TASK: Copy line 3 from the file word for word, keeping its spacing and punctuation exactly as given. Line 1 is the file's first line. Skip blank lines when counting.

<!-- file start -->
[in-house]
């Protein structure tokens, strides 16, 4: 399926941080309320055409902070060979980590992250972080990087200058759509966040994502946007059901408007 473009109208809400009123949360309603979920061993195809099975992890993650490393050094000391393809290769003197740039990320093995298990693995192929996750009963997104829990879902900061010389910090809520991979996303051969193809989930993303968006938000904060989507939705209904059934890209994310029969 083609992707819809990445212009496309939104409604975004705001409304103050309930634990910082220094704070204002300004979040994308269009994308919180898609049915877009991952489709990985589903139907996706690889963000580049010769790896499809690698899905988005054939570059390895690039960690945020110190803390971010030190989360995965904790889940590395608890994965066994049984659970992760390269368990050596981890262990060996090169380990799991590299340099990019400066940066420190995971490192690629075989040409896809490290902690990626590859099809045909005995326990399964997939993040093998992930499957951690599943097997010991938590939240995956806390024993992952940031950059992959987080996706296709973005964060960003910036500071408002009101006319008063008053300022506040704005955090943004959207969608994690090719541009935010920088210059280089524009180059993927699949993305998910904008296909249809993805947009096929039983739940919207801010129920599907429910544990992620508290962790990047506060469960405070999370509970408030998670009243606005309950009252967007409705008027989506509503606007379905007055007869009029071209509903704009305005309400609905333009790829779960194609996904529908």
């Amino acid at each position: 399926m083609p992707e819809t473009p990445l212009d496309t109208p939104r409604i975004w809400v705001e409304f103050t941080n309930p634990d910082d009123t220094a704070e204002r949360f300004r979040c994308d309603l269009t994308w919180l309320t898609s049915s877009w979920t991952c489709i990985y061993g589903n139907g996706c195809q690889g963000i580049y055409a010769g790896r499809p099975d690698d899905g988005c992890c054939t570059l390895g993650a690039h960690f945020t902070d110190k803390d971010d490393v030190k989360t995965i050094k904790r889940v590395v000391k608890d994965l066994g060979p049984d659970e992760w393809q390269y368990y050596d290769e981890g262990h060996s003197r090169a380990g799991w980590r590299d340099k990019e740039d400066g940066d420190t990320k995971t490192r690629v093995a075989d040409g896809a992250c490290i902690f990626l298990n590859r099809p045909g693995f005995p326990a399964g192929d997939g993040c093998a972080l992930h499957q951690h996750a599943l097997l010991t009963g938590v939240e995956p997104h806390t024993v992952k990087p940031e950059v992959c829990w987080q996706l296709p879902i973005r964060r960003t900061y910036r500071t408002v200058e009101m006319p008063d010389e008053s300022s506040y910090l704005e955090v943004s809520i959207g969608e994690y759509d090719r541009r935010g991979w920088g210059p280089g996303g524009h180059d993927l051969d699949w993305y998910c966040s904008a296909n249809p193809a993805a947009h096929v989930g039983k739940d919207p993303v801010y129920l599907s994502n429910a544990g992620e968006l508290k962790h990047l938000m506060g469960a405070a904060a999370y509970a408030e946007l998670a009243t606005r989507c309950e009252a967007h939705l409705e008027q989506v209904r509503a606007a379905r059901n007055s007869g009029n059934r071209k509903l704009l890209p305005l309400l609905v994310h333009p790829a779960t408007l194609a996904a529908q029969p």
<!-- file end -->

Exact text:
């Amino acid at each position: 399926m083609p992707e819809t473009p990445l212009d496309t109208p939104r409604i975004w809400v705001e409304f103050t941080n309930p634990d910082d009123t220094a704070e204002r949360f300004r979040c994308d309603l269009t994308w919180l309320t898609s049915s877009w979920t991952c489709i990985y061993g589903n139907g996706c195809q690889g963000i580049y055409a010769g790896r499809p099975d690698d899905g988005c992890c054939t570059l390895g993650a690039h960690f945020t902070d110190k803390d971010d490393v030190k989360t995965i050094k904790r889940v590395v000391k608890d994965l066994g060979p049984d659970e992760w393809q390269y368990y050596d290769e981890g262990h060996s003197r090169a380990g799991w980590r590299d340099k990019e740039d400066g940066d420190t990320k995971t490192r690629v093995a075989d040409g896809a992250c490290i902690f990626l298990n590859r099809p045909g693995f005995p326990a399964g192929d997939g993040c093998a972080l992930h499957q951690h996750a599943l097997l010991t009963g938590v939240e995956p997104h806390t024993v992952k990087p940031e950059v992959c829990w987080q996706l296709p879902i973005r964060r960003t900061y910036r500071t408002v200058e009101m006319p008063d010389e008053s300022s506040y910090l704005e955090v943004s809520i959207g969608e994690y759509d090719r541009r935010g991979w920088g210059p280089g996303g524009h180059d993927l051969d699949w993305y998910c966040s904008a296909n249809p193809a993805a947009h096929v989930g039983k739940d919207p993303v801010y129920l599907s994502n429910a544990g992620e968006l508290k962790h990047l938000m506060g469960a405070a904060a999370y509970a408030e946007l998670a009243t606005r989507c309950e009252a967007h939705l409705e008027q989506v209904r509503a606007a379905r059901n007055s007869g009029n059934r071209k509903l704009l890209p305005l309400l609905v994310h333009p790829a779960t408007l194609a996904a529908q029969p």